Cells isolated by cephalexin treatment and filtration are antibiotic-tolerant and regrow after treatment

Next, we sought to validate that cells isolated by cephalexin treatment and filtration show the key properties of persisters, being the ability to survive a longer-term antibiotic treatment and to reinitiate growth after treatment. We tested the first feature by treating a sample of isolated cells with cephalexin, both in liquid medium and on an agarose pad supplemented with rich medium (Mueller-Hinton broth; MHB). In liquid culture, cephalexin causes the number of isolated cells to decline slowly (Fig. 2a), with a rate that does not significantly differ from the killing rate of persisters (p = 0.399; Supplementary Fig. 1). We hypothesize that this rate of killing, which is much lower than for susceptible cells, reflects the awakening rate of persisters in the presence of cephalexin17. Most cells on an MHB-agarose pad supplemented with cephalexin remain unaffected (Fig. 2b and Supplementary Movie 2). A few isolated cells show filamentation and lysis, which can presumably be attributed to persister awakening.

Importantly, these microscopic observations additionally demonstrate that the isolated cells cannot grow in the presence of cephalexin, implying that they are not genetically resistant. We then also validated that cells isolated by filtration are able to reinitiate growth, by seeding them onto an agarose pad supplemented with rich medium (Fig. 2c and Supplementary Movie 3). 30 to 40% of the cells started dividing within 1 h, confirming their culturability after treatment. Growth of other cells was mostly masked by colonies originating from these early-dividing cells.

Persisters are often assumed to be dormant cells in which antibiotic targets are inactive, resulting in high tolerance towards various types of antibiotics. To further confirm that cells isolated by cephalexin treatment and filtration are persisters, we investigated their tolerance towards antibiotics with cellular targets that differ from PBP3. Cefsulodin is a ß-lactam that targets PBP1a and PBP1b, while mecillinam only targets PBP2. Ampicillin has multiple targets, including PBP1a, PBP1b, PBP2, and PBP318. We also investigated tolerance towards the ß-lactam aztreonam, which has the same target as cephalexin, and towards the fluoroquinolone ciprofloxacin, which targets DNA topoisomerases. Tolerance was measured by treating a sample of persisters obtained with our enrichment protocol for 5 h with the listed antibiotics. The relative fraction of surviving cells after treatment was compared to the surviving fraction of an exponential phase culture (Fig. 2d). For all antibiotics, cells surviving treatment are enriched in a culture consisting of persisters isolated by filtration (334-fold for cephalexin, 12-fold for aztreonam, 2950-fold for cefsulodin, 393-fold for mecillinam, 51-fold for ampicillin, and 368-fold for ciprofloxacin). Notably, none of the tested antibiotics results in 100% survival of the isolated persisters. In accordance with our other data (Fig. 2a), this can be partially attributed to killing of persisters as they wake up during treatment. However, these data presumably also imply that not all persisters are tolerant to all antibiotics, but rather represent a heterogeneous pool of cells with partially overlapping tolerance to various antibiotics. Altogether, our data show that cells isolated by cephalexin treatment and filtration are tolerant towards a longer-term cephalexin treatment, that they are able to reinitiate growth when treatment ceases, and that they show a high degree of multidrug tolerance. All these characteristics are key to the persister phenotype and make us confident that the culturable cells isolated by filtration are bona fide persister cells.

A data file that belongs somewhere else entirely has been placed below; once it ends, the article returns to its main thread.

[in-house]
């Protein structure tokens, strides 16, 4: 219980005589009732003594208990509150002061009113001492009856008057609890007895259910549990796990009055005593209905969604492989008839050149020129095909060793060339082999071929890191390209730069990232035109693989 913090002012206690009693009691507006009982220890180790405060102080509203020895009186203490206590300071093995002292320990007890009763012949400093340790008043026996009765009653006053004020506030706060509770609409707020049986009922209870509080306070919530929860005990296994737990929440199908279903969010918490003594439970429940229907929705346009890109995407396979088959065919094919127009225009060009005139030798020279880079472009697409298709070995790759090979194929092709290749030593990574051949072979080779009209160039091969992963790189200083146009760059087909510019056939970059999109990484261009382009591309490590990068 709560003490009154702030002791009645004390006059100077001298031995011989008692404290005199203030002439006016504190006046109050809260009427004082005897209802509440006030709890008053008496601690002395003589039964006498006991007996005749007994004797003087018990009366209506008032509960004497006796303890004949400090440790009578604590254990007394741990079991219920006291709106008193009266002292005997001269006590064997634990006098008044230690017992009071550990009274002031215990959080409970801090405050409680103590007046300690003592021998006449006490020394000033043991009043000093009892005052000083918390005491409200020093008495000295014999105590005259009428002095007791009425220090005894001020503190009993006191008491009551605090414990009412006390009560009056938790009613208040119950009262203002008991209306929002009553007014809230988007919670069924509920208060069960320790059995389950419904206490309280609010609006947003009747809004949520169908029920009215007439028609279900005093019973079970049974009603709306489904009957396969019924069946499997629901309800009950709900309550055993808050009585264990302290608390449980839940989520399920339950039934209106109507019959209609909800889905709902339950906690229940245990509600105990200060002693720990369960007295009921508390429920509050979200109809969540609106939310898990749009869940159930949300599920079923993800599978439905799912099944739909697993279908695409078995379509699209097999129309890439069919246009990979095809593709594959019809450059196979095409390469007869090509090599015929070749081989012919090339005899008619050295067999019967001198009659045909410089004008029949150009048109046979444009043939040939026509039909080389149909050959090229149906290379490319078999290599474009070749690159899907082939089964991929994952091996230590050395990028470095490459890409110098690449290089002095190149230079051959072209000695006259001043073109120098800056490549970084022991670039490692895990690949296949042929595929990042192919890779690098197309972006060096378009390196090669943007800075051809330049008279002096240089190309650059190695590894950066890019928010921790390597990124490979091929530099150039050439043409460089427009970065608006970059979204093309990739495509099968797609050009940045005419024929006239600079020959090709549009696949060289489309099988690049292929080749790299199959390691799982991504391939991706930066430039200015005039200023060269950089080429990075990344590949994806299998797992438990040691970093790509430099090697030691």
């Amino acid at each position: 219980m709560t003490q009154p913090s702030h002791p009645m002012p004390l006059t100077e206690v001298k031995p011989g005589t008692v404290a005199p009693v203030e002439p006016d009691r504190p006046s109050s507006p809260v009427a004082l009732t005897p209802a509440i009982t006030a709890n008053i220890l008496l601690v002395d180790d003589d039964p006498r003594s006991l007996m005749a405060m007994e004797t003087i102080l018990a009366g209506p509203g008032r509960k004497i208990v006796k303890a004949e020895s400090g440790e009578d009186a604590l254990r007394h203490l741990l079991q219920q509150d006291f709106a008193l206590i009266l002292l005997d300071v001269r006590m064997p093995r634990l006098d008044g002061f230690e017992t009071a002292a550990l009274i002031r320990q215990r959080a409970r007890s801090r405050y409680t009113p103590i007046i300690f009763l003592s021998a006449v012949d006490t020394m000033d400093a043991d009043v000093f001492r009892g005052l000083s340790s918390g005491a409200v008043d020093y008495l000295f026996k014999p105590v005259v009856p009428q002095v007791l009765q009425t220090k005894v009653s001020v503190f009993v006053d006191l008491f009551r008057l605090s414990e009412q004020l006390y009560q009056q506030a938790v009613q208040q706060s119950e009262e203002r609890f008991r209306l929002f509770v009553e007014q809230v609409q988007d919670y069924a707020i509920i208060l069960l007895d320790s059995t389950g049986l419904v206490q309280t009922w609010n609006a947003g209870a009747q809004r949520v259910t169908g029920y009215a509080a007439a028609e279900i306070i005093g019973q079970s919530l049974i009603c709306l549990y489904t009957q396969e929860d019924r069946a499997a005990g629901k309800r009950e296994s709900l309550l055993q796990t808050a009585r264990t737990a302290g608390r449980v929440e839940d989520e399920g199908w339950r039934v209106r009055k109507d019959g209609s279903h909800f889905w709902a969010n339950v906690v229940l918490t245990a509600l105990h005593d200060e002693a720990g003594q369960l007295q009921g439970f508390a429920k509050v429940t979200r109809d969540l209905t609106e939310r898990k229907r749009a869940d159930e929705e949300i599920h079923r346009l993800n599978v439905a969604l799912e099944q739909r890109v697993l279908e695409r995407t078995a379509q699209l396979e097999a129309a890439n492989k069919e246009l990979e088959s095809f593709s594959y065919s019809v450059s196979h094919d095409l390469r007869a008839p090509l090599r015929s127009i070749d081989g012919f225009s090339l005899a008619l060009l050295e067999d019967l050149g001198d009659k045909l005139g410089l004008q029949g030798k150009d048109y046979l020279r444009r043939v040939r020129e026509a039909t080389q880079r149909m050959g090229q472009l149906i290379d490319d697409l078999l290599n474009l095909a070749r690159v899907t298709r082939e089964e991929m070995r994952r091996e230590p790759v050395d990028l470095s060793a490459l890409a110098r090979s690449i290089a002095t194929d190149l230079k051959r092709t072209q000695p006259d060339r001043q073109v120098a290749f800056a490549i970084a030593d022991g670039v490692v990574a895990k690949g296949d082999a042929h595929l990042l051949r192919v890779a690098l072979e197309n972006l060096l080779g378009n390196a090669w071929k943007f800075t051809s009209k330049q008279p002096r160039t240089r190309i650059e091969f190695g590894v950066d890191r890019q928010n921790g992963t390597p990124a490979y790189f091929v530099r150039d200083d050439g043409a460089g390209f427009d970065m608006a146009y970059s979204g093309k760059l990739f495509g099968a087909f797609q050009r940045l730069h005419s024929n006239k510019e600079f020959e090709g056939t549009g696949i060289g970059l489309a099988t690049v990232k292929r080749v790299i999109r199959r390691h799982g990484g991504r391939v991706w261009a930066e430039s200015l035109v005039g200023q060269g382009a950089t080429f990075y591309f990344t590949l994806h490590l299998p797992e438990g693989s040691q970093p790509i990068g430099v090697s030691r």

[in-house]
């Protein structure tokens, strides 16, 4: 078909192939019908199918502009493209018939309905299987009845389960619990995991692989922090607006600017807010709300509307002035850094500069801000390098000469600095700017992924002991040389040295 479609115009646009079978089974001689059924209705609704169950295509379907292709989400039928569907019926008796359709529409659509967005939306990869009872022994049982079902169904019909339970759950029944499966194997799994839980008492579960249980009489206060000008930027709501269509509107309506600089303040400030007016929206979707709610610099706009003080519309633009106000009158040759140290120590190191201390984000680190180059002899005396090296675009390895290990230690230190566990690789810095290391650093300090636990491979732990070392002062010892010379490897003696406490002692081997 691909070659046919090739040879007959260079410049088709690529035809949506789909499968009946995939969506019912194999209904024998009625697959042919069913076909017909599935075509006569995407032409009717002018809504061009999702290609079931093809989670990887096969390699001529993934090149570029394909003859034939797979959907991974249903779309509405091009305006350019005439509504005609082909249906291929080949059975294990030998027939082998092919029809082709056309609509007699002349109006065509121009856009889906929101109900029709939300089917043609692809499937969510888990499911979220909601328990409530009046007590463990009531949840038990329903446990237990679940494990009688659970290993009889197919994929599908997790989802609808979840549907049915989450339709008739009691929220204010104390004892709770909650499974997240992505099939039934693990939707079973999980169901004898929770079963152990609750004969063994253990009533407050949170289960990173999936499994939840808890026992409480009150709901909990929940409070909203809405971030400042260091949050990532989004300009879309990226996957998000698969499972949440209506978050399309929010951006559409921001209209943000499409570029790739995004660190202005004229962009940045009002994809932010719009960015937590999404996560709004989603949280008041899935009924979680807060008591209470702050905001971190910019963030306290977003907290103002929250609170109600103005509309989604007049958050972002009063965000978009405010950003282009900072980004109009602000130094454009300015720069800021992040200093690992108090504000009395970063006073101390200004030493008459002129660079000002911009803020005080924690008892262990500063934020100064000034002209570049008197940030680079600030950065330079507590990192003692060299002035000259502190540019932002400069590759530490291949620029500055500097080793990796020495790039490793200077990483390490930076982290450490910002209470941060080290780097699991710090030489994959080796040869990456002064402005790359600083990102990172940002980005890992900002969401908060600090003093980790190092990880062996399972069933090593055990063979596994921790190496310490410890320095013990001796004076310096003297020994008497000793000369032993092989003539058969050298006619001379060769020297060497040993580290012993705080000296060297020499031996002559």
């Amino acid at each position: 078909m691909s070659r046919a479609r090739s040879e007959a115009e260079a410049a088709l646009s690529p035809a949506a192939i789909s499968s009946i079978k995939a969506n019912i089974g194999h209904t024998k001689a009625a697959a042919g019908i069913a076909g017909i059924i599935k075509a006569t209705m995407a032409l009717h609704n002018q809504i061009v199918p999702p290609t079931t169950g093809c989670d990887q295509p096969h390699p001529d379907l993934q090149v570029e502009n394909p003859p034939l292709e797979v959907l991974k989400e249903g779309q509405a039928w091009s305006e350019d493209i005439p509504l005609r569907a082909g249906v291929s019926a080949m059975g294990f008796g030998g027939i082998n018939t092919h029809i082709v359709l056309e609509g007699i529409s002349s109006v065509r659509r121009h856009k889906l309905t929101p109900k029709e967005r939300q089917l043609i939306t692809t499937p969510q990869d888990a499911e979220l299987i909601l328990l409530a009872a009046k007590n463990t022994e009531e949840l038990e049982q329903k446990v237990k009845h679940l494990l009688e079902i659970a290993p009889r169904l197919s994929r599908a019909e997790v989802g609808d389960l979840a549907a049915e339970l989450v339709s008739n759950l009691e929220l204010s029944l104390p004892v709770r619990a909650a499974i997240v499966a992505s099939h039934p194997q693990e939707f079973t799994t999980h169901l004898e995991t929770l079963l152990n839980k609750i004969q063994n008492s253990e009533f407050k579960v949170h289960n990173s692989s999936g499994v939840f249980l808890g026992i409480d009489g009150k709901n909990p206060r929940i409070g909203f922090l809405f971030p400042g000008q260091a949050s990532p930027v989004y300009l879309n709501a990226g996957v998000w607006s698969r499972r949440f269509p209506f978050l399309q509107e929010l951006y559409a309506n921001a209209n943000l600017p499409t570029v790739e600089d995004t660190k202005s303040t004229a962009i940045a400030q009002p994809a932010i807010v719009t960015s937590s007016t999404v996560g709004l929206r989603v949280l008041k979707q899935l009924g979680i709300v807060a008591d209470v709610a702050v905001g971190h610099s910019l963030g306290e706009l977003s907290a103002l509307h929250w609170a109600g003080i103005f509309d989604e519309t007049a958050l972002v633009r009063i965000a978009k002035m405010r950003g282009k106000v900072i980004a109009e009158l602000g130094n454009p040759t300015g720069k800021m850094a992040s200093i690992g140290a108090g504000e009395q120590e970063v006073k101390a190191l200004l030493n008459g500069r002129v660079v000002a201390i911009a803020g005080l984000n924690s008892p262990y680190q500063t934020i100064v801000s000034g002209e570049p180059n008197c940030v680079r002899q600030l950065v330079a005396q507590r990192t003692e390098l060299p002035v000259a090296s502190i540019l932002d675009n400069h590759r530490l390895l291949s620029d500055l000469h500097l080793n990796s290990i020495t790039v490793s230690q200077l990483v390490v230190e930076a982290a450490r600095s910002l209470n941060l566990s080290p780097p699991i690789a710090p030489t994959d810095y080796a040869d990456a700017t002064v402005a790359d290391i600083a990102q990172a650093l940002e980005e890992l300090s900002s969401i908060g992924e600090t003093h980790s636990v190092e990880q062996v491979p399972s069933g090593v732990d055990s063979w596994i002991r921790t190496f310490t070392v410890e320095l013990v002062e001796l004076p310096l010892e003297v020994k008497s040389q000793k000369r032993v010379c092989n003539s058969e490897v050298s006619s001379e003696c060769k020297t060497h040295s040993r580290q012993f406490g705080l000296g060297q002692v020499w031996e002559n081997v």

Single-cell analysis of isolated persisters in the mother machine reveals that persister awakening is a stochastic process